On November 2nd, the Providence City Council passed its first major climate legislation, voting unanimously and enthusiastically in support of a new Building Energy Reporting Ordinance (BERO). The policy is designed to help large building owners better manage their energy use, reduce energy costs, and reduce climate pollution from buildings. Energy used in buildings predominantly comes from the burning of fossil fuels like natural gas and fuel oil. The pollution from these fuels accounts for 70 percent of Providence’s greenhouse gas emissions.
“I am so grateful to my Council colleagues for unanimously passing BERO,” said Councilwoman Sue AnderBois of Ward Three. “We can’t manage what we don’t measure–and this sets us on a path to managing the carbon emissions from our biggest source of climate pollution–the built environment.”
The policy requires large building owners to track and report their energy use to the City. The City then reviews this information for accuracy and discloses it to the public. The ordinance will be applied to buildings over 20,000 gross square feet. For context, the Armory is 104,902 square feet, the WaterFire Arts Center is 37,126, and Urban Greens Co-op Market is 8,335 (the apartment building behind it is about 23,000 square feet). All these numbers are according to the tax assessors database, which is the same database the City will be using for the ordinance. The policy does not apply to any residential buildings with fewer than four units.
“This energy benchmarking ordinance is long overdue!” said Councilwoman Helen Anthony, Ward Two. “We introduced the ordinance on January 21, 2021 and we are finally passing it, almost three years later. Few things are as important as climate change and sustainability. I look forward to working with my Council colleagues, the Sustainability Commission, the Mayor and our community partners to pass more legislation that helps our City achieve its climate goals.”
Already implemented in dozens of cities and states across the country, this policy has proven to be effective at improving the energy efficiency of buildings nationwide. It creates transparency in the marketplace and begins to hold building owners accountable for their energy use and associated climate pollution. Providence is the first city in the state to pass such a policy, and its implementation will result in a cleaner, greener city for us all.
The policy works by requiring building owners to start paying attention to their energy bills and the overall performance of their buildings. These large buildings often have many tenants that pay the bills individually so the building owners and managers never get the full picture of how the building is doing when it comes to energy use. Without that information, it is hard to know when there are opportunities for improvements and how they can take advantage of the state’s great energy programs and incentives.
The program will also help the utilities, who run the energy efficiency programs, to know where they can most effectively invest rate-payer dollars to make our buildings more efficient. According to the American Council for an Energy Efficient Economy, Rhode Island has some of the best energy efficiency programs in the country (ranked number seven in 2022) and our utilities are required to invest in energy efficiency before buying more electricity or natural gas to meet demand. With this policy, they will be able to look at the City’s database and find the greatest opportunities for energy efficiency improvements.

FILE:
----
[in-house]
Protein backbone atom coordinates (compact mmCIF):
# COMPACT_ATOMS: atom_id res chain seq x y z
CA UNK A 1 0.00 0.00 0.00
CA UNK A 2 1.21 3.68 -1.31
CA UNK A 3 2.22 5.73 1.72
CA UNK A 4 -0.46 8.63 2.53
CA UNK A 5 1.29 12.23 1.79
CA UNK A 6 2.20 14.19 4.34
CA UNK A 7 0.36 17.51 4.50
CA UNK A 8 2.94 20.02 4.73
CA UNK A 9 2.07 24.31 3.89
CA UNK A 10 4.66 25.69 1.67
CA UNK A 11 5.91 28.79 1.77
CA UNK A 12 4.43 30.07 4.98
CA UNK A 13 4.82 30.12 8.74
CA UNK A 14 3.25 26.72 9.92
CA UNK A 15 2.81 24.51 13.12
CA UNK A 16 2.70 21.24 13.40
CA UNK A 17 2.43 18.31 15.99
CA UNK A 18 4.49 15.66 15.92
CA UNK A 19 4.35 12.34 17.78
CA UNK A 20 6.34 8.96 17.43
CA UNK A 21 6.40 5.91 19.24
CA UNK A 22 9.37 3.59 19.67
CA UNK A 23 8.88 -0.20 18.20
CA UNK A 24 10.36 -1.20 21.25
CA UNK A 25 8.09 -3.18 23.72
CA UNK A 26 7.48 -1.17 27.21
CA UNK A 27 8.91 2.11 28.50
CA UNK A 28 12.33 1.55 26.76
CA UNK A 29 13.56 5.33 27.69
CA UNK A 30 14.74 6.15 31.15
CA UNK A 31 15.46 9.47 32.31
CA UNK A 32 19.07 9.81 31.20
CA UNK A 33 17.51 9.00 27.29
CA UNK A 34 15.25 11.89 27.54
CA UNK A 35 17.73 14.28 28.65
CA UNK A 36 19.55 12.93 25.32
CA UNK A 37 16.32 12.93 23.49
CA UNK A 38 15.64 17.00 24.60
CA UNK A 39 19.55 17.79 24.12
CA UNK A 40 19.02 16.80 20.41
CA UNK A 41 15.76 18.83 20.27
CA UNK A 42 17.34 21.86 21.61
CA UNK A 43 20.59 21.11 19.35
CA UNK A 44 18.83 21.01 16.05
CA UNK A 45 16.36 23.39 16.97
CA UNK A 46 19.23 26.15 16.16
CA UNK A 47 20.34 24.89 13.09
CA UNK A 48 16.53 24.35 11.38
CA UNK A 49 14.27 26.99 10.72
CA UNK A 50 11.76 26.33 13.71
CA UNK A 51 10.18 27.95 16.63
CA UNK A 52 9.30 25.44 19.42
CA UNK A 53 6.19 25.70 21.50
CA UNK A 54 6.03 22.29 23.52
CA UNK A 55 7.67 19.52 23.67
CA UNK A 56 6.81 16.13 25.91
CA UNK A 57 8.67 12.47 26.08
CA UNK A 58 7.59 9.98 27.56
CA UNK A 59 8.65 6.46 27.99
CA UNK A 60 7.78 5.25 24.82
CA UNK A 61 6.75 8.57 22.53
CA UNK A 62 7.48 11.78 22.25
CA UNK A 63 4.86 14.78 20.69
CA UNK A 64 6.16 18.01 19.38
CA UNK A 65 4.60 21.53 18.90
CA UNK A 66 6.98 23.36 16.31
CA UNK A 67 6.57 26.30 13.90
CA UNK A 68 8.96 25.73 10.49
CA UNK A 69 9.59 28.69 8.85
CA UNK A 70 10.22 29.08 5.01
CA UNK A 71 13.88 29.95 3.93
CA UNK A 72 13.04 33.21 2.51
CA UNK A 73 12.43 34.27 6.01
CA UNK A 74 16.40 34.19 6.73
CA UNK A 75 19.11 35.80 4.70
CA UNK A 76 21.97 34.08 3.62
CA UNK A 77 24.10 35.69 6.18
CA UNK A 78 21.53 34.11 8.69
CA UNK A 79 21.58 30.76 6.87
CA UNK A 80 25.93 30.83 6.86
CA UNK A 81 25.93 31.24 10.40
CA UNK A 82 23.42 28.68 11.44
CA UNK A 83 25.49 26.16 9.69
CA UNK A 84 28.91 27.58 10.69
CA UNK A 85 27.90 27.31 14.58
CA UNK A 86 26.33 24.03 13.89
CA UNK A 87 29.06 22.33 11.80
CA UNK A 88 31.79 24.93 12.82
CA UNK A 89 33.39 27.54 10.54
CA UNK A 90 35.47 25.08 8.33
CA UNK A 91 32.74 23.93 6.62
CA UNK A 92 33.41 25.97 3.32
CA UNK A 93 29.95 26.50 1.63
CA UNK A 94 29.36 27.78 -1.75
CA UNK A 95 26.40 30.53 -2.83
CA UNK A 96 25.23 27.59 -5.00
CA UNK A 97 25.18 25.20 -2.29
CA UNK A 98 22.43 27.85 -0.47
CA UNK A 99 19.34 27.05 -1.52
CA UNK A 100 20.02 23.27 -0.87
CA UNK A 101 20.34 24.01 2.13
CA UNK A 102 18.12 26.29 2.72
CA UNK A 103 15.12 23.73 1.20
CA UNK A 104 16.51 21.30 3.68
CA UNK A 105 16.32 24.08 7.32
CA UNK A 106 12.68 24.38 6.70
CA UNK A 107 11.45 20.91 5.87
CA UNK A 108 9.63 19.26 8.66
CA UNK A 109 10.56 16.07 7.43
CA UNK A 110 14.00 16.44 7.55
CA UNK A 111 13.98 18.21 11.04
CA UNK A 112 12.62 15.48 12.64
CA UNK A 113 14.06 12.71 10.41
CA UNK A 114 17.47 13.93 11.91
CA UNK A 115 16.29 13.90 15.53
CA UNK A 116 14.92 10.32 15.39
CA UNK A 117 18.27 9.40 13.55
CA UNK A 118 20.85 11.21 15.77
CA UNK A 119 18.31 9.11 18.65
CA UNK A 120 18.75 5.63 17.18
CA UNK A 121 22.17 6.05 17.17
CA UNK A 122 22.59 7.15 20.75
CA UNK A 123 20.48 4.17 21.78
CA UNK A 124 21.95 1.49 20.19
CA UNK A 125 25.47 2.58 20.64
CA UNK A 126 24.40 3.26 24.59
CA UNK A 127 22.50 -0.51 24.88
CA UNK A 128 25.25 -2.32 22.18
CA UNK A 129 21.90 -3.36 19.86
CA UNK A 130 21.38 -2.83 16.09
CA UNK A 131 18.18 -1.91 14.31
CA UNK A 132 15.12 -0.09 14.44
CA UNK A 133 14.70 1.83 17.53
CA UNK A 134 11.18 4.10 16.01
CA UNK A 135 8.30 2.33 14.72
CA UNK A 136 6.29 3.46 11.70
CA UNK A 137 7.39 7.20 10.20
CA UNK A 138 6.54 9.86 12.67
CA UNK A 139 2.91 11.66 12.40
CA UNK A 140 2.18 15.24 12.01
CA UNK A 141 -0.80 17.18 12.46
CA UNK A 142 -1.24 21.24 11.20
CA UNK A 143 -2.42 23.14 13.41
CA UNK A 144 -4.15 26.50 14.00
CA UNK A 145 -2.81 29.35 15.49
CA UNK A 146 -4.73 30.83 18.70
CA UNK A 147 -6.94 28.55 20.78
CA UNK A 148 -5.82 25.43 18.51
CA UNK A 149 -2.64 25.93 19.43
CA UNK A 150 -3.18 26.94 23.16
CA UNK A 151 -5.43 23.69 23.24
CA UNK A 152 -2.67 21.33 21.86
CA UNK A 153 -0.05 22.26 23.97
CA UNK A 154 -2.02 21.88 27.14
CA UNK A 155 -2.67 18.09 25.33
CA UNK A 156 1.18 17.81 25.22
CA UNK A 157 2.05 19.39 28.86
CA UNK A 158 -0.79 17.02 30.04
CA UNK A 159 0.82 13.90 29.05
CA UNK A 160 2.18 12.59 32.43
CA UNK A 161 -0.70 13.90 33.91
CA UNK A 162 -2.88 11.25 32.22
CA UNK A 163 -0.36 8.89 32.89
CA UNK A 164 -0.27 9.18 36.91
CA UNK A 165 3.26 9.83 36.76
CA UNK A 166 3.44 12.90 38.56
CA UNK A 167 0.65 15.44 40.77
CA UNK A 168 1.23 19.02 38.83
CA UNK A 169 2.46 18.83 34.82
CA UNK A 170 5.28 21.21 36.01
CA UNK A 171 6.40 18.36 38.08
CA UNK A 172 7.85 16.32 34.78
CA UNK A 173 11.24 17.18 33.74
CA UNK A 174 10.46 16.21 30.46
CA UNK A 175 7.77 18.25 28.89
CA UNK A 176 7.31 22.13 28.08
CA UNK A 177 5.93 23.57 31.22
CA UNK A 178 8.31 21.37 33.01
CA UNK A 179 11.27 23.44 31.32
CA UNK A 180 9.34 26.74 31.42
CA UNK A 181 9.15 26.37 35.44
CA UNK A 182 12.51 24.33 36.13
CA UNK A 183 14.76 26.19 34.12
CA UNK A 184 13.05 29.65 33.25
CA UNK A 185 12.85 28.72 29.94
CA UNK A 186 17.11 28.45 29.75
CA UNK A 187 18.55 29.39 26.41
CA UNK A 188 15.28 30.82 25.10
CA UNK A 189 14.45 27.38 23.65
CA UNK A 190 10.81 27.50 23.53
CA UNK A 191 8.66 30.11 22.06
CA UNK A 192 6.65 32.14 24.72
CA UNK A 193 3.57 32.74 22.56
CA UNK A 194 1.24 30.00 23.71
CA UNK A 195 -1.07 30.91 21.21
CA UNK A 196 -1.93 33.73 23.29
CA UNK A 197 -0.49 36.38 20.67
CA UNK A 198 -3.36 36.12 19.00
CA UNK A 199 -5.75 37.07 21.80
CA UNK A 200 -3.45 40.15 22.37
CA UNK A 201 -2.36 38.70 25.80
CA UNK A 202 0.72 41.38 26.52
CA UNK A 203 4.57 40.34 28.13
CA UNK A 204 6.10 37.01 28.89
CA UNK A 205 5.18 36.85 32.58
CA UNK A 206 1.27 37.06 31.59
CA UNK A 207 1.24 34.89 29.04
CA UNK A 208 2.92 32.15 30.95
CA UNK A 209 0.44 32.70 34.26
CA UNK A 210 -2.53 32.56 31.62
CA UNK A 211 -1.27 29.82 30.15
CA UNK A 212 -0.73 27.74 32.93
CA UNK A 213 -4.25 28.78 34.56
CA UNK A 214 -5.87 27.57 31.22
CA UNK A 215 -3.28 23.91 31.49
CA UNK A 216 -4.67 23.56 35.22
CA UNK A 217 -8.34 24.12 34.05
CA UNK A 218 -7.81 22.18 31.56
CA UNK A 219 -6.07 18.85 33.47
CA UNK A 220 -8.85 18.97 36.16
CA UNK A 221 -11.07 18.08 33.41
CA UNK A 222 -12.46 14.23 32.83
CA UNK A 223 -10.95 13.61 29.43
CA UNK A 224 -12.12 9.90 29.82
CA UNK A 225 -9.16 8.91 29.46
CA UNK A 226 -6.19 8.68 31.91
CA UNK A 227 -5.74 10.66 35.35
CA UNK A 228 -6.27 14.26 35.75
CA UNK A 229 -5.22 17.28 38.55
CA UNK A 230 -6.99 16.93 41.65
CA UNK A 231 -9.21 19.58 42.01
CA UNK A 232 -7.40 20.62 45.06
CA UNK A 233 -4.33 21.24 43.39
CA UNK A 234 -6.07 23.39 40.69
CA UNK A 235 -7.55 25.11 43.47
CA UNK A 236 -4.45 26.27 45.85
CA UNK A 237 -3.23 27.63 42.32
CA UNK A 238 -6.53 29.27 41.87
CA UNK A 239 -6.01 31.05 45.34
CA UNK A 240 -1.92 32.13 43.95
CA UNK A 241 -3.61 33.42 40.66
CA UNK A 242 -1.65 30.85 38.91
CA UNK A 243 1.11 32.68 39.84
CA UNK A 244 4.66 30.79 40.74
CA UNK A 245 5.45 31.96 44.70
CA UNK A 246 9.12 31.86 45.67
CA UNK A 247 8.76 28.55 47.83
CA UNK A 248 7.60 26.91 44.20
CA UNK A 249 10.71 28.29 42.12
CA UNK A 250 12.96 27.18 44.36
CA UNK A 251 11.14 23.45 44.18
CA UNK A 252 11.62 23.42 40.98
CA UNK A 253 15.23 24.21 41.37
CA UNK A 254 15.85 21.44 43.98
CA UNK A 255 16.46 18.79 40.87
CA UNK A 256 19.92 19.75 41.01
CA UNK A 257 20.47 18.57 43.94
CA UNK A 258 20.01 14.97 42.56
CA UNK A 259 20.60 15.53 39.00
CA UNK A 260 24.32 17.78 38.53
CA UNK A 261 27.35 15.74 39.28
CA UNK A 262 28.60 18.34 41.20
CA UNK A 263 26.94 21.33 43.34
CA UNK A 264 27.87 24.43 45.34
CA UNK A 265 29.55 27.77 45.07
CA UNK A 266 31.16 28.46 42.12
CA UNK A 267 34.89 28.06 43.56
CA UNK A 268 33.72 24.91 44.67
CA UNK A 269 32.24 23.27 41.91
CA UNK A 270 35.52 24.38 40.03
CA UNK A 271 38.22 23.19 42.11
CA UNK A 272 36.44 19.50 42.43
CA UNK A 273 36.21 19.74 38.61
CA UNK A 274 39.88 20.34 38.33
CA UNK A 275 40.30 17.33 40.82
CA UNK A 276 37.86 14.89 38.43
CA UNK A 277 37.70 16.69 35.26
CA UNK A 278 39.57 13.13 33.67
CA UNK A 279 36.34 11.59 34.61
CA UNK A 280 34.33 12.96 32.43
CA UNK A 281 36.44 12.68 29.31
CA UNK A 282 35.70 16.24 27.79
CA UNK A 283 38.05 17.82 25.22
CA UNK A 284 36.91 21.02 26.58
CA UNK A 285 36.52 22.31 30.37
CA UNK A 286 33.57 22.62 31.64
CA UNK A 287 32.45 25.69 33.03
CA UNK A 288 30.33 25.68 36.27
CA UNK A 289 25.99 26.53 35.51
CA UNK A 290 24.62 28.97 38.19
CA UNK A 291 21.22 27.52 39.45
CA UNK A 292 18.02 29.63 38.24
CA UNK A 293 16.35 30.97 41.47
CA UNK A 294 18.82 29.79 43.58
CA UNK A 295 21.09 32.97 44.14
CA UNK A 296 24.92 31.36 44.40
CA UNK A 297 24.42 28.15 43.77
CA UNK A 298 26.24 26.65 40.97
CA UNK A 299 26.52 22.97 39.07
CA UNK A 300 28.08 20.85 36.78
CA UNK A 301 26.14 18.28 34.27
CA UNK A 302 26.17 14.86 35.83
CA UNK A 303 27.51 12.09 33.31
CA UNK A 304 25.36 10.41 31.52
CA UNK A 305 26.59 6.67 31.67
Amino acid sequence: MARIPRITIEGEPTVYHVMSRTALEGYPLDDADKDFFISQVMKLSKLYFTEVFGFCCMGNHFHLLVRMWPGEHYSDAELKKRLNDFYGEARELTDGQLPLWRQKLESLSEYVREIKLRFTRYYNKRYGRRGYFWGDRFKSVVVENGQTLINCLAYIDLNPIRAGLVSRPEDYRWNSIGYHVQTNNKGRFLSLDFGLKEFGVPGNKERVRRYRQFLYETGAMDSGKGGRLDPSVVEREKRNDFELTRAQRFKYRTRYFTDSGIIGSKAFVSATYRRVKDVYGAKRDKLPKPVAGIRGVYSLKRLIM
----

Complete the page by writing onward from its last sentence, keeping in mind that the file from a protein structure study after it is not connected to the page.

The City of Providence’s Office of Sustainability has been working on this policy since 2016. Initially, there was pushback from some of the large property owners in the city over concerns that the requirement would be onerous. But after piloting the program through a voluntary reporting program called RePowerPVD, many of them have come to support the new program.
The Steel Yard was one of RePowerPVD’s early participants. By tracking their energy use, they have been able to better understand issues related to occupancy comfort and make energy improvements to their buildings.
“We are much more aware of our choices, so we will continue to improve our energy consumption at every chance,” says Howie Sneider, Executive Director. “We also chose not to have a gas line run to our main studio building. We are all electric and 100% renewable powered with a combination of rooftop solar and virtual net metered hydroelectric power from Pawtucket.”
Sneider was honest that not all the improvements have saved them money, but they have seen financial savings from the renewables, and they have been able to make significant improvements to occupancy comfort, which has been a challenge in their historic building.
The program will be phased in over the next four years. Starting in 2024, all municipal buildings, including schools, will have to report their building energy data. In 2025, buildings over 50,000 square feet will be covered by the policy, and in 2026, buildings over 20,000 square feet will be required to report. Once the ordinance is fully implemented, it will provide invaluable data to help the City manage its buildings in alignment with city and state climate goals. The results of this legislation should result in significantly less pollution in Providence.
Leah Bamberger served as the City’s Director of Sustainability from 2015 to 2021. She now is the Executive Director of Northeastern University’s Climate Justice and Sustainability Hub.